Legal action has been launched against the owner of a chain of Australian sushi outlets for allegedly exploiting overseas workers in Canberra.
The Fair Work Ombudsman says Sushi Bay Belconnen, owned by Rebecca Yi Jeong Shin, underpaid 22 workers a total of $18,671 over five months between November 2015 and March 2016.
Most of the allegedly underpaid staff were Korean nationals in Australia on working holiday or student visas, and four were still teens, aged between 17 and 19.
Ms Shin also owns and operates sushi outlets across NSW, Queensland, and the Northern Territory.
Inspectors auditing the chain last year visited more than 40 Australian restaurants to check workers were being paid correctly, and allegedly found pay rates at Sushi Bay Belconnen did not comply with the current industry award.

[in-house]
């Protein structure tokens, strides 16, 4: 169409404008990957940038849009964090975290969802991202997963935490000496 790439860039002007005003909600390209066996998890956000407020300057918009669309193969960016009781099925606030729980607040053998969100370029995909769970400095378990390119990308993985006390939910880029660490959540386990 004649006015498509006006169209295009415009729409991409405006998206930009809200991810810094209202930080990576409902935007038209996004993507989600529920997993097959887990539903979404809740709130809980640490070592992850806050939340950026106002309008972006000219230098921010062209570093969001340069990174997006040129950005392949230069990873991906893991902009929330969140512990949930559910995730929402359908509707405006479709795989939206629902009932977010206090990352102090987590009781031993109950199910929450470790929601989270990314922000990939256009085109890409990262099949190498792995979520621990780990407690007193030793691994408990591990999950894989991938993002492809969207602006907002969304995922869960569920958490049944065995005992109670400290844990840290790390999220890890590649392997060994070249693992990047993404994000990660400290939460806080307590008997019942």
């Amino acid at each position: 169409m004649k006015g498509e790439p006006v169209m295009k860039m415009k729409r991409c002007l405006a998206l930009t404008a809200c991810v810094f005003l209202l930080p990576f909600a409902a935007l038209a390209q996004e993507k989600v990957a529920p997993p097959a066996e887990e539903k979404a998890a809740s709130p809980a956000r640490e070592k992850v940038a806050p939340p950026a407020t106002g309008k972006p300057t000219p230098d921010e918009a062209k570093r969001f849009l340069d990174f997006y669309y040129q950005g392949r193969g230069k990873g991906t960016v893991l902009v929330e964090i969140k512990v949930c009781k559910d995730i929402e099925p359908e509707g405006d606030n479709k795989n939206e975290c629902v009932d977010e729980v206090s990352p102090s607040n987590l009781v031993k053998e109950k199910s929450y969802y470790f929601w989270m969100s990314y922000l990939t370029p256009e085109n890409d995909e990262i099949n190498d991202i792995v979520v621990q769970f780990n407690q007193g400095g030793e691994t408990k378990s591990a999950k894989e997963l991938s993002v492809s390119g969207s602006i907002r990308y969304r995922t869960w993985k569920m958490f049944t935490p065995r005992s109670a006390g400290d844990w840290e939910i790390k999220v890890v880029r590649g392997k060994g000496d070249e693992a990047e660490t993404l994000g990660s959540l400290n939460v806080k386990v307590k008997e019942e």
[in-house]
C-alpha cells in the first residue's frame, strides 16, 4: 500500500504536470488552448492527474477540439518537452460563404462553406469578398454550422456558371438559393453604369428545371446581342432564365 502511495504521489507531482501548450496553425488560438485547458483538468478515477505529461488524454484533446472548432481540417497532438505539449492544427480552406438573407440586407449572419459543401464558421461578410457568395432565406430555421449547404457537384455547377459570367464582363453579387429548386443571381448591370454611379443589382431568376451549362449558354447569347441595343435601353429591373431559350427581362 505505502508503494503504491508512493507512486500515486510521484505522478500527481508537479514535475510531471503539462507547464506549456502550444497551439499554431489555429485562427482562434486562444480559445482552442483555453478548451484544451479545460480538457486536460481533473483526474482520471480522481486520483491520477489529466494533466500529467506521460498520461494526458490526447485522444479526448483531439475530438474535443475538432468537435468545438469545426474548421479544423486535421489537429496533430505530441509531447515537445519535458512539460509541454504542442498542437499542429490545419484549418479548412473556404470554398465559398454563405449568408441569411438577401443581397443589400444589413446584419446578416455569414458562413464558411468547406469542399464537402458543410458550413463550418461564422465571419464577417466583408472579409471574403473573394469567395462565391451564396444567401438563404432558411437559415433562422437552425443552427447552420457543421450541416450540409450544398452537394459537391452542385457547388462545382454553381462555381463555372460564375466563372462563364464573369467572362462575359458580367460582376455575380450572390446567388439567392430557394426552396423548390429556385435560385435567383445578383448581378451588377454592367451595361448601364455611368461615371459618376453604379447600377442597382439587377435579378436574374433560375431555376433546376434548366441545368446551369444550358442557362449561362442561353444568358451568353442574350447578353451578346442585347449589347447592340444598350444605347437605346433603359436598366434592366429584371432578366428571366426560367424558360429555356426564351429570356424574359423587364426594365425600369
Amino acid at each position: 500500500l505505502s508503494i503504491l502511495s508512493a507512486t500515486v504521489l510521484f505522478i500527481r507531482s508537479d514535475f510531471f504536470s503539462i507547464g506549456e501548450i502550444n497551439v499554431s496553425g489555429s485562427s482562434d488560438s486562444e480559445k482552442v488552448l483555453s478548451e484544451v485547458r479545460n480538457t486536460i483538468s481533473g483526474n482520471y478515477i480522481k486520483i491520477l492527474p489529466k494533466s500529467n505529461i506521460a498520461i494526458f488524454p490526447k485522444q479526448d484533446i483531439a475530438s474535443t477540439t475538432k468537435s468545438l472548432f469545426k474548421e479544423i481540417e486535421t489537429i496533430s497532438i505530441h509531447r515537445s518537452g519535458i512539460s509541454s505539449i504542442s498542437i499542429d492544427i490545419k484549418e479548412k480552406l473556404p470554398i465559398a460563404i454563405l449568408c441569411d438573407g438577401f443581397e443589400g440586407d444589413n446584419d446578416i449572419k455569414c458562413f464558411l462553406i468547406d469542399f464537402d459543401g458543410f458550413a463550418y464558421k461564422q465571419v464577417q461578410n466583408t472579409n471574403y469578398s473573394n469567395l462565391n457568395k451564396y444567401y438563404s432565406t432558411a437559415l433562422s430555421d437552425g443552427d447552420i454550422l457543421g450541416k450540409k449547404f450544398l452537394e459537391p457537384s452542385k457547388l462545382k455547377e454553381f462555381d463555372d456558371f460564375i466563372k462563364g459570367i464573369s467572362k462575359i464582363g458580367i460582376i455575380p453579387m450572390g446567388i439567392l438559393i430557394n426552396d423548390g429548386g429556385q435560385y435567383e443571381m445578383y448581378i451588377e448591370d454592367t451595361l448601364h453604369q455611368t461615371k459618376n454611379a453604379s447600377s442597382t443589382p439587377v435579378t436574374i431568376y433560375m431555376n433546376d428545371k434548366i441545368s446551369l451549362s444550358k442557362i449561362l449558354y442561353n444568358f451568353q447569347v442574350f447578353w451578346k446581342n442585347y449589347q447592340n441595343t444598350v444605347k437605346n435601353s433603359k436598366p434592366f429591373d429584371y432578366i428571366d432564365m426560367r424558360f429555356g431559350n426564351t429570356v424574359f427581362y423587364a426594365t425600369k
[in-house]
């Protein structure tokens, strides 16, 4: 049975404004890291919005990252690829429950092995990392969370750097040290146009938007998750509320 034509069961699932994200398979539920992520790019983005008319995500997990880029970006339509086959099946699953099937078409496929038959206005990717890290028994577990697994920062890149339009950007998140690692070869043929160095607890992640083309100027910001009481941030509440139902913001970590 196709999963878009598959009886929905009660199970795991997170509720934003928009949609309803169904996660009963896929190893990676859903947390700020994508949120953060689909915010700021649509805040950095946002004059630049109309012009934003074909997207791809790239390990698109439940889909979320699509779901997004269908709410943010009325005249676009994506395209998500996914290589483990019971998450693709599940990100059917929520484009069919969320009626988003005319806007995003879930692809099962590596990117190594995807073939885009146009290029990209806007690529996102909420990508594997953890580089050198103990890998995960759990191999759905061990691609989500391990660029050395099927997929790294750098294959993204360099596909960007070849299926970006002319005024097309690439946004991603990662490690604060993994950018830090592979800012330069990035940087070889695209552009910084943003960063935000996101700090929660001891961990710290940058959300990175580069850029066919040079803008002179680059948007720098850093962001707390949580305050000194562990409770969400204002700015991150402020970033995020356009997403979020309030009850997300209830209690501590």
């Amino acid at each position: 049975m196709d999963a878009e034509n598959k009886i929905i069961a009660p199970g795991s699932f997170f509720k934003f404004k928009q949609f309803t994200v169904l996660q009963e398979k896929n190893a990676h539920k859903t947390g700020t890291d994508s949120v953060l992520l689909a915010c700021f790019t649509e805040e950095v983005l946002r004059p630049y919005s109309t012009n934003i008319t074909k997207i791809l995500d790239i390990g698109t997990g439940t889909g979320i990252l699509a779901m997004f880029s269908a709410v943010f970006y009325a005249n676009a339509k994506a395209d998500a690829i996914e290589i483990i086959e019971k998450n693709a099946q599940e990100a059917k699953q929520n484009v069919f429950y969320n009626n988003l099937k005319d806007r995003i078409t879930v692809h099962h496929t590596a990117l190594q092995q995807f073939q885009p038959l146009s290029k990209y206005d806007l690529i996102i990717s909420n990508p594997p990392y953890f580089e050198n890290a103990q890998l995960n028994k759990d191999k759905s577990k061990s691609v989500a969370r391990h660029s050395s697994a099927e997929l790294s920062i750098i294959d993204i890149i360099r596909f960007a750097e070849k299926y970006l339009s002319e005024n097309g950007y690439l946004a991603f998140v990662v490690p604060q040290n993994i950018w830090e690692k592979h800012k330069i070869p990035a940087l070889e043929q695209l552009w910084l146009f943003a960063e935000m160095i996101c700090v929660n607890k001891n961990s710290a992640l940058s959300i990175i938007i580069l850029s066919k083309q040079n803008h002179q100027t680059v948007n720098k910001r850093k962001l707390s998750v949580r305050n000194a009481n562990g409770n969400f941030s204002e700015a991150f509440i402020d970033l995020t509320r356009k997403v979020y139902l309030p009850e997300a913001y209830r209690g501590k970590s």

Staff were underpaid amounts ranging from $103 to $1992, the Ombudsman said, including weekday rates, penalty rates and casual loading.
Sushi Bay ACT has since rectified the underpayments in full.
It is also alleged that record-keeping and part-time agreement laws were breached.
Fair Work Ombudsman Natalie James said underpayment allegations from Ms Shin's employees dated as far back as 2007 and the business owner had previously been put on notice to fix non-compliance issues.
The involvement of young and vulnerable workers was particularly concerning, Ms James said.
In May 2015, Ms Shin had been formally cautioned by the Ombudsman with "enforcement action" for future breaches.
She now faces penalties of up to $10,800 for each breach, while her company could be penalised up to $54,000 per contravention.